“When Steve Jobs was running Apple, he was known to call journalists to either pat them on the back for a recent article or, more often than not, explain how they got it wrong,” Nick Bilton reports for The New York Times. “I was on the receiving end of a few of those calls. But nothing shocked me more than something Mr. Jobs said to me in late 2010 after he had finished chewing me out for something I had written about an iPad shortcoming.”

“‘So, your kids must love the iPad?’ I asked Mr. Jobs, trying to change the subject. The company’s first tablet was just hitting the shelves,” Bilton reports. “‘They haven’t used it,’ he told me. ‘We limit how much technology our kids use at home.'”

“I’m sure I responded with a gasp and dumbfounded silence. I had imagined the Jobs’s household was like a nerd’s paradise: that the walls were giant touch screens, the dining table was made from tiles of iPads and that iPods were handed out to guests like chocolates on a pillow,” Bilton reports. “Nope, Mr. Jobs told me, not even close. Since then, I’ve met a number of technology chief executives and venture capitalists who say similar things: they strictly limit their children’s screen time, often banning all gadgets on school nights, and allocating ascetic time limits on weekends.”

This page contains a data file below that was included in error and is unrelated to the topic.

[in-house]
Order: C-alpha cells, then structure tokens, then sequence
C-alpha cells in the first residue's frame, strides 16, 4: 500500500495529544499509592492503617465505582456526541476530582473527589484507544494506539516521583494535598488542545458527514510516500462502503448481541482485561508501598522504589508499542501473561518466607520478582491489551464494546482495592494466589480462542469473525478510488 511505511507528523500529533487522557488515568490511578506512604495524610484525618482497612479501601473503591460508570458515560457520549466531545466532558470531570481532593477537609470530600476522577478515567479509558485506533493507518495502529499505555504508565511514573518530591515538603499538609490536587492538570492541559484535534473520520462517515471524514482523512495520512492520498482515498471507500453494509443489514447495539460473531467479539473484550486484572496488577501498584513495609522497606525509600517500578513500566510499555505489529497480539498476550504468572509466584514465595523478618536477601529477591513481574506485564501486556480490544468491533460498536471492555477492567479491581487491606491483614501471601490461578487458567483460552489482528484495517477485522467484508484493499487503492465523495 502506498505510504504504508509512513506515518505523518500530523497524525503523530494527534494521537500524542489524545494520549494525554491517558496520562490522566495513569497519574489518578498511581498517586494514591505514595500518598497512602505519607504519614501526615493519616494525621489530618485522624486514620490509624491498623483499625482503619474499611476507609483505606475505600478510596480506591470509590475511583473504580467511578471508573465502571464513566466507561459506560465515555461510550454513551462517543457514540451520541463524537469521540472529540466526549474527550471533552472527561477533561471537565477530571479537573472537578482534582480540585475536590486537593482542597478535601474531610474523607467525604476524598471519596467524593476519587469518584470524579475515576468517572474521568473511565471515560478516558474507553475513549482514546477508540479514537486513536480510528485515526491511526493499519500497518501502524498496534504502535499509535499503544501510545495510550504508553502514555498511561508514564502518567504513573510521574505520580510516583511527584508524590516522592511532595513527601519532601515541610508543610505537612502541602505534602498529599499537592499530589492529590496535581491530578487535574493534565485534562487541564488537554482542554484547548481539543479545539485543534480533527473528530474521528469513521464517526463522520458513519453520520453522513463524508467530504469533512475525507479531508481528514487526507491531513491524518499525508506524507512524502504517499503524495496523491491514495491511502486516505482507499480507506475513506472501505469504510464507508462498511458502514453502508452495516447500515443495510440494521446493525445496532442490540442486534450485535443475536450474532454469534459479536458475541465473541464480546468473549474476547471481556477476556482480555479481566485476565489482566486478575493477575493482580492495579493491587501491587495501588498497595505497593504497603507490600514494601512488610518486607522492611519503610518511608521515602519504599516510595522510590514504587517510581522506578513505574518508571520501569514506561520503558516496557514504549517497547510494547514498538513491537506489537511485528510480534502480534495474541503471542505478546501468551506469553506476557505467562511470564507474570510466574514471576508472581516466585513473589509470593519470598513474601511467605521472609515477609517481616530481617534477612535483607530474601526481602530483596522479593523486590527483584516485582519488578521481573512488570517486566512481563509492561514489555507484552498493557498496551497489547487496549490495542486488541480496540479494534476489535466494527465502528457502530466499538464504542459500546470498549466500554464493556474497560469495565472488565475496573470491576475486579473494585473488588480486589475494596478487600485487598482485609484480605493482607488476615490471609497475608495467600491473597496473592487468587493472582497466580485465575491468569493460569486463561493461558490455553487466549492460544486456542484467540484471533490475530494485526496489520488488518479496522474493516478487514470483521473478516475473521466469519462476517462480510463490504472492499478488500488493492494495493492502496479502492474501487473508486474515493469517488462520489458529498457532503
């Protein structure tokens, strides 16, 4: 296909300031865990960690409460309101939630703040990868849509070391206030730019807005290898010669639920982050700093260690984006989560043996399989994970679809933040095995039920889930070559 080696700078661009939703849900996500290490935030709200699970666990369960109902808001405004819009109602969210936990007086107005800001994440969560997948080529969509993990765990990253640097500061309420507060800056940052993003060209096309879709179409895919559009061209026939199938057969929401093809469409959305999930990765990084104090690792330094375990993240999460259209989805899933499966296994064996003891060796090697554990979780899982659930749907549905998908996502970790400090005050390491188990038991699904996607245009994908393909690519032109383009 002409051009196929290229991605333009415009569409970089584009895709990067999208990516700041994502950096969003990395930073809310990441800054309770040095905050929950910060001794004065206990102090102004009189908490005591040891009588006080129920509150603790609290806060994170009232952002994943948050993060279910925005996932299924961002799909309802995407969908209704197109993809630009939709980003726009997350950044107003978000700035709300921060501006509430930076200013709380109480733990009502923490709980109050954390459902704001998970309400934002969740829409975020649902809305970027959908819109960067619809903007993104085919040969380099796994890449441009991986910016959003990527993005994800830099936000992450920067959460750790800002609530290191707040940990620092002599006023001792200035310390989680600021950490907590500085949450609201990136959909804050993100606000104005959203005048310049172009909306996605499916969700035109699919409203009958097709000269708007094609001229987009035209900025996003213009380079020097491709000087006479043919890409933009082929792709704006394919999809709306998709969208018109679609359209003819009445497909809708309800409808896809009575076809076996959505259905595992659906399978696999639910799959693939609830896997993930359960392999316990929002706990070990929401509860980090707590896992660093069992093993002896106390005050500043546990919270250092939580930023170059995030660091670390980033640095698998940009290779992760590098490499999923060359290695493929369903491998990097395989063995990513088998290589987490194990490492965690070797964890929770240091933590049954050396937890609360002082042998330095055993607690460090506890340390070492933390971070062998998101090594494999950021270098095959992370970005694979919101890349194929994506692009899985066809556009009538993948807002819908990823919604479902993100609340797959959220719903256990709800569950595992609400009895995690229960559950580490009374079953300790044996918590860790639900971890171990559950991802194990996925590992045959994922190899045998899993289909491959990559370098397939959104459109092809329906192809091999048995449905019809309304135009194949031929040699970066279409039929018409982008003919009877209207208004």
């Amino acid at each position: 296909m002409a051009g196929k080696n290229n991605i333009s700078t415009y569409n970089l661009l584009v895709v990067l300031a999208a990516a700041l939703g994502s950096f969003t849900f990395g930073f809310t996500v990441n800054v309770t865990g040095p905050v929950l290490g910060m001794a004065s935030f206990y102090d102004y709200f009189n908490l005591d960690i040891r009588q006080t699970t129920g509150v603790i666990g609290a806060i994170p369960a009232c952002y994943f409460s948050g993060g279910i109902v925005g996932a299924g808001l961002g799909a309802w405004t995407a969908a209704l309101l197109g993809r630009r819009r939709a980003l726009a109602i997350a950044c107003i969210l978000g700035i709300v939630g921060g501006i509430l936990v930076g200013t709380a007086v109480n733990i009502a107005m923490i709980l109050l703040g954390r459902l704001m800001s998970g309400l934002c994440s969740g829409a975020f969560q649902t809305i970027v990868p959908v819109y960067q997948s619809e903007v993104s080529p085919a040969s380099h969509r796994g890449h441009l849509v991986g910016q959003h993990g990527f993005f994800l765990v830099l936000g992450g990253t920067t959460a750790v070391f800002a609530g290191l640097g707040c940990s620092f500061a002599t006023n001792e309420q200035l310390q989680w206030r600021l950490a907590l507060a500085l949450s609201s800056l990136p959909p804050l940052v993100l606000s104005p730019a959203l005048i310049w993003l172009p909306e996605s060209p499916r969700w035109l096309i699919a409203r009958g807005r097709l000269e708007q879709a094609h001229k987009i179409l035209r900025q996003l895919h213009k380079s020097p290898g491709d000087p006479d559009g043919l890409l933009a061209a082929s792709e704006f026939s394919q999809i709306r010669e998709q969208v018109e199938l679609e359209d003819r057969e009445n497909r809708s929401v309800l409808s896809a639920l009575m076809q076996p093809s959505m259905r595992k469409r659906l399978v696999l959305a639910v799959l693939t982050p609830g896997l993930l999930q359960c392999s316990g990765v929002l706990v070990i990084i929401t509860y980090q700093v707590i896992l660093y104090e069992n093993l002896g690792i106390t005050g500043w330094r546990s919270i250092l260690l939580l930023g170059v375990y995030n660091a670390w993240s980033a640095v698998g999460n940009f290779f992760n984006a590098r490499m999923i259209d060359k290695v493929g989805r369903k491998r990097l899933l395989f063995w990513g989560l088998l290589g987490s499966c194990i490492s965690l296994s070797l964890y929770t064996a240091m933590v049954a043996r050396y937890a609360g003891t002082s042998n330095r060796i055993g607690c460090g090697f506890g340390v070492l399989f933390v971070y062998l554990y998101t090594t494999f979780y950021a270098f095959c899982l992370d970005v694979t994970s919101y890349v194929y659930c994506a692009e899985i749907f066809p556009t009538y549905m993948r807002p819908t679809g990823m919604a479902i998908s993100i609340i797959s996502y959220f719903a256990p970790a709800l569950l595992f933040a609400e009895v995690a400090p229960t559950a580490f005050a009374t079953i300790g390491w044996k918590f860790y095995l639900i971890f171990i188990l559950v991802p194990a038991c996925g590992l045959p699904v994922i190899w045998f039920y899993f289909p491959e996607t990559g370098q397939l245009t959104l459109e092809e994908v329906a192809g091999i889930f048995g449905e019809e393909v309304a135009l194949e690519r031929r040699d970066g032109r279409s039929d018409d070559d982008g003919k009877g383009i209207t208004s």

Read more in the full article here.

[Thanks to MacDailyNews Reader “David G.” for the heads up.]